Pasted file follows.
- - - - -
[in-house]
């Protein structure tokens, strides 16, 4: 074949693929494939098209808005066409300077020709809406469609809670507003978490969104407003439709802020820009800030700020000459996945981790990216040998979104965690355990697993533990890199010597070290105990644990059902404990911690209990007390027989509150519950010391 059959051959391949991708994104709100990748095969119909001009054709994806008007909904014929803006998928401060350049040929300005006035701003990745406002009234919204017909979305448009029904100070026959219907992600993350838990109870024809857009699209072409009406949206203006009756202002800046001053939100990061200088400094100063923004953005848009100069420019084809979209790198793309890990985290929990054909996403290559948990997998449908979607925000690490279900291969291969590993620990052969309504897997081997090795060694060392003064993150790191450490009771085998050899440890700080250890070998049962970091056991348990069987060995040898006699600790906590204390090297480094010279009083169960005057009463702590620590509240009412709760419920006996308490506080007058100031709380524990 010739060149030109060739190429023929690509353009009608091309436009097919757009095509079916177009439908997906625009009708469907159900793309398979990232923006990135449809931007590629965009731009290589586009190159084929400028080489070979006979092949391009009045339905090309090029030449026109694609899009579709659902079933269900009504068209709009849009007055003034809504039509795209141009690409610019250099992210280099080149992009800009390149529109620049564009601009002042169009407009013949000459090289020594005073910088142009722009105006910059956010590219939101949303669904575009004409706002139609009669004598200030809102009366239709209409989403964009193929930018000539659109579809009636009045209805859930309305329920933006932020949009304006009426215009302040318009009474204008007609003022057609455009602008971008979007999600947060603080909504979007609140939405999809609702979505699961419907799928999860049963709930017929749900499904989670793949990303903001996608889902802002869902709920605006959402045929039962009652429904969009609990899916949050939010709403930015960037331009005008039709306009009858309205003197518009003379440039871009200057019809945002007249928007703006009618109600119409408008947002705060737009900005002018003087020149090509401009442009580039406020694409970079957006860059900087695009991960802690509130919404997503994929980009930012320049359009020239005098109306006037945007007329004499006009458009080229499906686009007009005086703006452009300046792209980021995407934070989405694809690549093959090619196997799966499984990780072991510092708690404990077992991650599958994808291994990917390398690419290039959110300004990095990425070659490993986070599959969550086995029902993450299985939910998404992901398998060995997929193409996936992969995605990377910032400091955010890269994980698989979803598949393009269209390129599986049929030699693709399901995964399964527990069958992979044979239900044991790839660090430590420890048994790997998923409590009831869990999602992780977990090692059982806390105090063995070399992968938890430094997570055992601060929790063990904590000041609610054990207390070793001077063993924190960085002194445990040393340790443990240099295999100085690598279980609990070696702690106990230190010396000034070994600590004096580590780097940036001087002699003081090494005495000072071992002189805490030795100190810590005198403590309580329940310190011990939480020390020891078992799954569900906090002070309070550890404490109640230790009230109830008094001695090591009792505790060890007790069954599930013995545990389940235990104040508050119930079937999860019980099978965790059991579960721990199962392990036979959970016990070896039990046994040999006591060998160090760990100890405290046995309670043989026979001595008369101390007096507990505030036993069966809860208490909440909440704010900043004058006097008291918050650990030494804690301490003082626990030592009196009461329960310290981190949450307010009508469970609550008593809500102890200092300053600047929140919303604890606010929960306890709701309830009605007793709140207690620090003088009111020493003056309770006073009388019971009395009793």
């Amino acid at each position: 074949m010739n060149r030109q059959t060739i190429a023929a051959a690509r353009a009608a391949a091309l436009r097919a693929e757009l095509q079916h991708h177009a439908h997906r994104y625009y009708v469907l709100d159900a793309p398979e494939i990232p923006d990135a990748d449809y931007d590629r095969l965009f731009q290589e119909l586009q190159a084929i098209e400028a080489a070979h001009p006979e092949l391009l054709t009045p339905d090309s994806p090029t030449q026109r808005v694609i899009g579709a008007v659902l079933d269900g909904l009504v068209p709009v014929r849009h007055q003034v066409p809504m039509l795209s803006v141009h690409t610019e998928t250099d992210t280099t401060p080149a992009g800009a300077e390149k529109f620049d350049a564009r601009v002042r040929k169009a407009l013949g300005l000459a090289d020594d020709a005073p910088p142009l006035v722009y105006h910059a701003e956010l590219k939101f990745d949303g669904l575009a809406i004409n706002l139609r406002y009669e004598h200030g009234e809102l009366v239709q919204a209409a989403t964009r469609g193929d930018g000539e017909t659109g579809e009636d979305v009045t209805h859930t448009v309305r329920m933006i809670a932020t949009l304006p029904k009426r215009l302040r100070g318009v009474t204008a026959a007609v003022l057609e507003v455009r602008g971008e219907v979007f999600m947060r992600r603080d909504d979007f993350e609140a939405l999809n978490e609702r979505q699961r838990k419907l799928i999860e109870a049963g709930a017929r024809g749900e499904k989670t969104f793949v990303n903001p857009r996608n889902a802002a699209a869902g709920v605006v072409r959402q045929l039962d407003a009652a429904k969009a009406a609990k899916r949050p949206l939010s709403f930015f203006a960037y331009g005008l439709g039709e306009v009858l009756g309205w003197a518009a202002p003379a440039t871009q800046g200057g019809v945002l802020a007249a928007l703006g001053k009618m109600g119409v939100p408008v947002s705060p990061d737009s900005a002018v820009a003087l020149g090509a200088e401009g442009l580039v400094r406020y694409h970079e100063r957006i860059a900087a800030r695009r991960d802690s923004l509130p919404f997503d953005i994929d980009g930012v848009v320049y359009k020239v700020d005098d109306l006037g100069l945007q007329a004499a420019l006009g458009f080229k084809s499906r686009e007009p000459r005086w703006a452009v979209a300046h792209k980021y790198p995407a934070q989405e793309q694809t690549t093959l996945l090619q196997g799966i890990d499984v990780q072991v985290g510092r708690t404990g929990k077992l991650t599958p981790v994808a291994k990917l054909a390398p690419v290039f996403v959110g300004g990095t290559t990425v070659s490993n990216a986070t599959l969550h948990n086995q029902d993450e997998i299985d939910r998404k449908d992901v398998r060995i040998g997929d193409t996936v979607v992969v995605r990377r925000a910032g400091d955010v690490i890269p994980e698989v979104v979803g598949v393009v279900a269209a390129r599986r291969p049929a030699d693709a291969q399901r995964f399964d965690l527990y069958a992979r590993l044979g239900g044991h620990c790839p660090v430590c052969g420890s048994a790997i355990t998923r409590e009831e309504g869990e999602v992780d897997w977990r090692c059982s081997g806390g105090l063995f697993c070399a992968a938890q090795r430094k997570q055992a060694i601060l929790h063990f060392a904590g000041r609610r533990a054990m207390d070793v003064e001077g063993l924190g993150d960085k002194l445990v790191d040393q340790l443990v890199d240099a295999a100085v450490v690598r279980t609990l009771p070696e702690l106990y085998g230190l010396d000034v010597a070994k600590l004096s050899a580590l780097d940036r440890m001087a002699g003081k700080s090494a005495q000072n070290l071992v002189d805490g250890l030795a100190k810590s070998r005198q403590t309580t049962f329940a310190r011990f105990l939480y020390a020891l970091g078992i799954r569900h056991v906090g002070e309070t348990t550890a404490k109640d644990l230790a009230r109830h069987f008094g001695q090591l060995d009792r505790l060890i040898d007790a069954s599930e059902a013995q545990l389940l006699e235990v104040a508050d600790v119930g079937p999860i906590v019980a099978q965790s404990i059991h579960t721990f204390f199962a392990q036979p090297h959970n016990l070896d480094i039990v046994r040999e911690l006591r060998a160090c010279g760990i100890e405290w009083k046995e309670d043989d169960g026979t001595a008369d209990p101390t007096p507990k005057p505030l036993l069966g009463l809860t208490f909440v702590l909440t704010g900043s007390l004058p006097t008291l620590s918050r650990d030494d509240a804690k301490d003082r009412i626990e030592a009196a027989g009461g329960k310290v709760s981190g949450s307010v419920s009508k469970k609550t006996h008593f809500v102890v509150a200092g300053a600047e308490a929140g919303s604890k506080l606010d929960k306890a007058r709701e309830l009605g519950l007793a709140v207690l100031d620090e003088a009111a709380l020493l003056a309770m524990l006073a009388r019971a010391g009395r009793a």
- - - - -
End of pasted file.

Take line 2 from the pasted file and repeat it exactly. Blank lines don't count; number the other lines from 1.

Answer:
């Protein structure tokens, strides 16, 4: 074949693929494939098209808005066409300077020709809406469609809670507003978490969104407003439709802020820009800030700020000459996945981790990216040998979104965690355990697993533990890199010597070290105990644990059902404990911690209990007390027989509150519950010391 059959051959391949991708994104709100990748095969119909001009054709994806008007909904014929803006998928401060350049040929300005006035701003990745406002009234919204017909979305448009029904100070026959219907992600993350838990109870024809857009699209072409009406949206203006009756202002800046001053939100990061200088400094100063923004953005848009100069420019084809979209790198793309890990985290929990054909996403290559948990997998449908979607925000690490279900291969291969590993620990052969309504897997081997090795060694060392003064993150790191450490009771085998050899440890700080250890070998049962970091056991348990069987060995040898006699600790906590204390090297480094010279009083169960005057009463702590620590509240009412709760419920006996308490506080007058100031709380524990 010739060149030109060739190429023929690509353009009608091309436009097919757009095509079916177009439908997906625009009708469907159900793309398979990232923006990135449809931007590629965009731009290589586009190159084929400028080489070979006979092949391009009045339905090309090029030449026109694609899009579709659902079933269900009504068209709009849009007055003034809504039509795209141009690409610019250099992210280099080149992009800009390149529109620049564009601009002042169009407009013949000459090289020594005073910088142009722009105006910059956010590219939101949303669904575009004409706002139609009669004598200030809102009366239709209409989403964009193929930018000539659109579809009636009045209805859930309305329920933006932020949009304006009426215009302040318009009474204008007609003022057609455009602008971008979007999600947060603080909504979007609140939405999809609702979505699961419907799928999860049963709930017929749900499904989670793949990303903001996608889902802002869902709920605006959402045929039962009652429904969009609990899916949050939010709403930015960037331009005008039709306009009858309205003197518009003379440039871009200057019809945002007249928007703006009618109600119409408008947002705060737009900005002018003087020149090509401009442009580039406020694409970079957006860059900087695009991960802690509130919404997503994929980009930012320049359009020239005098109306006037945007007329004499006009458009080229499906686009007009005086703006452009300046792209980021995407934070989405694809690549093959090619196997799966499984990780072991510092708690404990077992991650599958994808291994990917390398690419290039959110300004990095990425070659490993986070599959969550086995029902993450299985939910998404992901398998060995997929193409996936992969995605990377910032400091955010890269994980698989979803598949393009269209390129599986049929030699693709399901995964399964527990069958992979044979239900044991790839660090430590420890048994790997998923409590009831869990999602992780977990090692059982806390105090063995070399992968938890430094997570055992601060929790063990904590000041609610054990207390070793001077063993924190960085002194445990040393340790443990240099295999100085690598279980609990070696702690106990230190010396000034070994600590004096580590780097940036001087002699003081090494005495000072071992002189805490030795100190810590005198403590309580329940310190011990939480020390020891078992799954569900906090002070309070550890404490109640230790009230109830008094001695090591009792505790060890007790069954599930013995545990389940235990104040508050119930079937999860019980099978965790059991579960721990199962392990036979959970016990070896039990046994040999006591060998160090760990100890405290046995309670043989026979001595008369101390007096507990505030036993069966809860208490909440909440704010900043004058006097008291918050650990030494804690301490003082626990030592009196009461329960310290981190949450307010009508469970609550008593809500102890200092300053600047929140919303604890606010929960306890709701309830009605007793709140207690620090003088009111020493003056309770006073009388019971009395009793």